I am the Director of United States Fish and Wildlife Service's Southeast Conservation Genetics Lab.We're located in the School of Fisheries, Aquaculture, and Aquatic Sciences at Auburn University.
Freshwater mollusks are the lab's primary study organisms. One reason we study mollusks is to enhance conservation efforts. The health of many freshwater ecosystems, and therefore much of society, rely on freshawter snails and mollusks. Unfortunately, over 75% of freshwater mussels and snails are at risk of extinction, and the greatest barrier to effective conservation is a lack of knowledge. We use phylogenetics and conservation genomics to better understand freshawter mollusks.
My lab seeks to understand the patterns and processes that have contributed to animal diversification. Our primary study organisms are invertebrates. We have a number of ongoing projects on phylogenomics of freshwater mollusks and conservation genomics of animals ranging from freshwater snails to sturgeon. We are also interested in evolution of gene families, particulary those involved with invertebrate adaptation to freshwater environments.
A consequence of species decline is often a decline in population-level genetic diversity. Effective conservation must include efforts to increase population-level genetic diversity of any given imperiled species. My research aims to understand how conservation efforts can increase genetic diversity of managed populations and species. We also seek to better understand the molecular ecology of threatened and endangered species. This work includes collaborating landowners and hatcheries. We also spend time in the field sampling threatened and endangered species, with a focus on rivers in the southeastern United States.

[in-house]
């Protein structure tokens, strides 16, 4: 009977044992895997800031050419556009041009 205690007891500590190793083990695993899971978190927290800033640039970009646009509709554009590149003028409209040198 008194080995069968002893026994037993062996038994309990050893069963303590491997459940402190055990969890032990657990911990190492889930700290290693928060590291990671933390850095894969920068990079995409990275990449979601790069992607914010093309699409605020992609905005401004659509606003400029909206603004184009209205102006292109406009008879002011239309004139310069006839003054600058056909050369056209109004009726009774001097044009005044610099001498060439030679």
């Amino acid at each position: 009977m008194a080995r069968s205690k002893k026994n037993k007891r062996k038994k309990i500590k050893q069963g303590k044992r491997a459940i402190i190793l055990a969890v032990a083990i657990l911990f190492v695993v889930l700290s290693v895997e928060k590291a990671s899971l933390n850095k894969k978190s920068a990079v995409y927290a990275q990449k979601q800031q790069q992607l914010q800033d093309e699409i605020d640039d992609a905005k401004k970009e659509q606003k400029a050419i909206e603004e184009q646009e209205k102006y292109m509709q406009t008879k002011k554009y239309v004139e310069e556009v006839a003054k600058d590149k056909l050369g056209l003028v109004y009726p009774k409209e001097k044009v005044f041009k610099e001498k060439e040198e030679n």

Modern genetics research requires a considerable amount of computational biology. Part of my lab's research includes designing new bioinformatics pipelines for evolutionary research. We also study the performance of different phylogenetic methods in an effort to determine which models and methods can provide the most accurate estimation of organismal relationships.
Whelan, N.V., K.M. Kocot, T.P. Moroz, G. Paulay, C.E. Mills, L.L. Moroz, K.M. Halanych. (2017) Ctenophore relationships and their placement as the sister group to all other animals. Nature Ecology and Evolution. 1: 1737-1746. PDF
Whelan, N.V., P.D. Johnson, J.T. Garner, E.E. Strong. (2017) On the identity of Leptoxis taeniata – a misapplied name for the federally threatened Painted Rocksnail (Cerithioidea: Pleuroceridae). Zookeys. 697: 21-36. doi: 10.3897/zookeys.697.14060.
Tassia, M.G., N.V. Whelan, K.M. Halanych. (2017) Toll-like receptor pathway evolution in deuterostomes. Proceedings of the National Academy of Sciences. 114: 7055–7060. doi: 10.1073/pnas.1617722114.
Costa-Paiva E.M., N.V. Whelan, D.S. Waits, S. Santos, C.G. Schrago, K.M. Halanych. (2017) Discovery and evolution of novel hemerythrin genes in annelid worms. BMC Evolutionary Biology. 17: 85. doi:10.1186/s12862-017-0933-z.
Whelan, N.V., K.M. Halanych. (2017) Who let the CAT Out of the Bag? Accurately dealing with substitutional heterogeneity in phylogenomics. Systematic Biology. 66: 232-255. doi:10.1093/sysbio/syw084.
Johnson, P.D., A.E. Bogan, K.M. Brown, N.M. Burkhead, J.R. Cordeiro, J.T. Garner, P.D. Hartfield, D.A. Lepitzki, G.L. Mackie, E. Pip, T.A. Tarpley, J.S. Tiemann, N.V. Whelan, E.E. Strong. (2013) Conservation status of freshwater gastropods of Canada and the United States. Fisheries. 38: 247-282. doi:10.1080/03632415.2013.785396. (pdf)
Whelan, N.V., A. Geneva, D.L. Graf. (2011) Molecular phylogenetic analysis of tropical freshwater mussels (Mollusca: Bivalvia: Unionoida) resolves the position of Coelatura and supports a monophyletic Unionidae. Molecular Phylogenetics and Evolution. 61:504-514. doi:10.1016/j.ympev.2011.07.016. (pdf)